When the distribution of data on which an ML model is trained is not representative of the distribution on which it will be deployed, model performance suffers. The Public Safety Assessment (PSA) tool uses a population of 1.5 million cases from 300 U.S. jurisdictions. However, in some of the jurisdictions in which it is used, the base rate of violent recidivism is lower than the base rate in the tool's training data by more than a factor of 10. This results in risk thresholds for pre-trial detention that are severely miscalibrated, resulting in over-detention (Corey 2019).
Limits to prediction
One of the characteristics of predictive optimization is that the prediction target is a future event in an individual’s life. Thus, there are many inherent limits to prediction that limit how accurate the system could be. Epic, one of the largest healthcare tech companies in the U.S., released a plug-and-play sepsis prediction tool in 2017. When the tool was released, the company claimed that it had an AUC between 0.76 and 0.83. Over the next five years, the tool was deployed across hundreds of U.S. hospitals. But a 2021 study found that the tool performed much worse: it had an AUC of 0.63 (Wong et al. 2021). Following this study and a series of news reports, Epic stopped selling its one-size-fits-all sepsis prediction tool (Ross 2022).
Disparate performance refers to differences in performance for different demographic groups. However, a system that is fair in a statistical sense may nonetheless perpetuate, reify, or even amplify long-standing cycles of inequality. Oregon state recalled a tool they built for deciding which families should be investigated by social workers (The Associated Press 2022) after public critiques about the racial bias of a similar tool, AFST, were published (Ho and Burke 2022).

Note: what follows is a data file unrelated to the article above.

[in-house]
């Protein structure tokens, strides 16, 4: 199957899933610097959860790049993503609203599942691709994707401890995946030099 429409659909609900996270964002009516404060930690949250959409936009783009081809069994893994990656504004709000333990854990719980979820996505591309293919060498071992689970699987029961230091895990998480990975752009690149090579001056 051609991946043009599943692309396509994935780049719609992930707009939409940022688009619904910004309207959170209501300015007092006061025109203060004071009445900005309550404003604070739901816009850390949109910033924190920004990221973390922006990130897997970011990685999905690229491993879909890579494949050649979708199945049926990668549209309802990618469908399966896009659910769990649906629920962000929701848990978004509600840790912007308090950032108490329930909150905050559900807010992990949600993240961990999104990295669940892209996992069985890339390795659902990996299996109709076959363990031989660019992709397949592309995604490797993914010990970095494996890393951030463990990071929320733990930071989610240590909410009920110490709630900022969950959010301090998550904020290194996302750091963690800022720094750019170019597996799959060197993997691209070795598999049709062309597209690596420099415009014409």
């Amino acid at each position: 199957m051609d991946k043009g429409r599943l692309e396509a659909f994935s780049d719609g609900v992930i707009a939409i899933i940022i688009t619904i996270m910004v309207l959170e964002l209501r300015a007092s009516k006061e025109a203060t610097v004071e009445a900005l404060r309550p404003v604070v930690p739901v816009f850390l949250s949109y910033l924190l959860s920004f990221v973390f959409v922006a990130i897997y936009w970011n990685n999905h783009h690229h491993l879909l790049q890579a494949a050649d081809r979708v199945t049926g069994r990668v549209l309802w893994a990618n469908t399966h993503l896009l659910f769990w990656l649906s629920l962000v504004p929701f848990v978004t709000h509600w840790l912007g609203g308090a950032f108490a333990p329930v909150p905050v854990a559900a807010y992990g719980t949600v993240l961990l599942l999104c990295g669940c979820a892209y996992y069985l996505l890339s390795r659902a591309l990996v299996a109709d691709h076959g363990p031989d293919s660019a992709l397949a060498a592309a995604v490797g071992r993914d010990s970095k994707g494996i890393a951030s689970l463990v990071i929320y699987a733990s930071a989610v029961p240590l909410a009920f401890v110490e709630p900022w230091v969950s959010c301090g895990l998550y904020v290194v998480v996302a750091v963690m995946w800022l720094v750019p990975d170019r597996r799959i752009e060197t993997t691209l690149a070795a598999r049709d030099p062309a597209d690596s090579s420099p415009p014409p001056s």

When decision-making algorithms are deployed in consequential settings, they must include mechanisms for contesting such decisions. In 2013, the Netherlands deployed a predictive algorithm to detect welfare fraud. The algorithm wrongly accused 30,000 parents of welfare fraud, and led to debts of hundreds of thousands of Euros. In many cases, the decisions were based on incorrect data, but the decision subjects had no recourse. In the fallout over the algorithm’s use, the Prime Minister and his entire cabinet resigned (Heikkilä 2022).
A canonical example of Goodhart’s law is the cobra effect: when the colonial British government offered bounties for dead cobras to reduce the cobra population, the response instead was people breeding more cobras to kill. Similarly, predictive optimization can create unintended incentives for decision subjects to game the system. The LYFT score (Life Years from Transplant) was proposed for allocating kidneys to patients in need of a transplant based on a prediction about how long they would live after the transplant (Robinson 2022). Using this score would result in a disincentive for patients with kidney issues to take care of their kidney function: if their kidneys failed at a younger age, they would be more likely to get a transplant.
Below, we present a table that demonstrates how our seven flaws apply to each of our eight consequential applications.
A full-circle () represents concrete evidence that an application suffers from a flaw, and a half-filled circle () represents partial or circumstantial evidence. This is often due to lack of transparency from the tool's developers or lack of research into that specific application.
The density of this matrix supports our claim that these flaws are widespread in deployments of predictive optimization. Click on the circles below to read a brief summary of our critique.
|Intervention vs prediction
|Limits to prediction
|Lack of contestability
|Life insurance risk
|Microsoft Research; Cornell University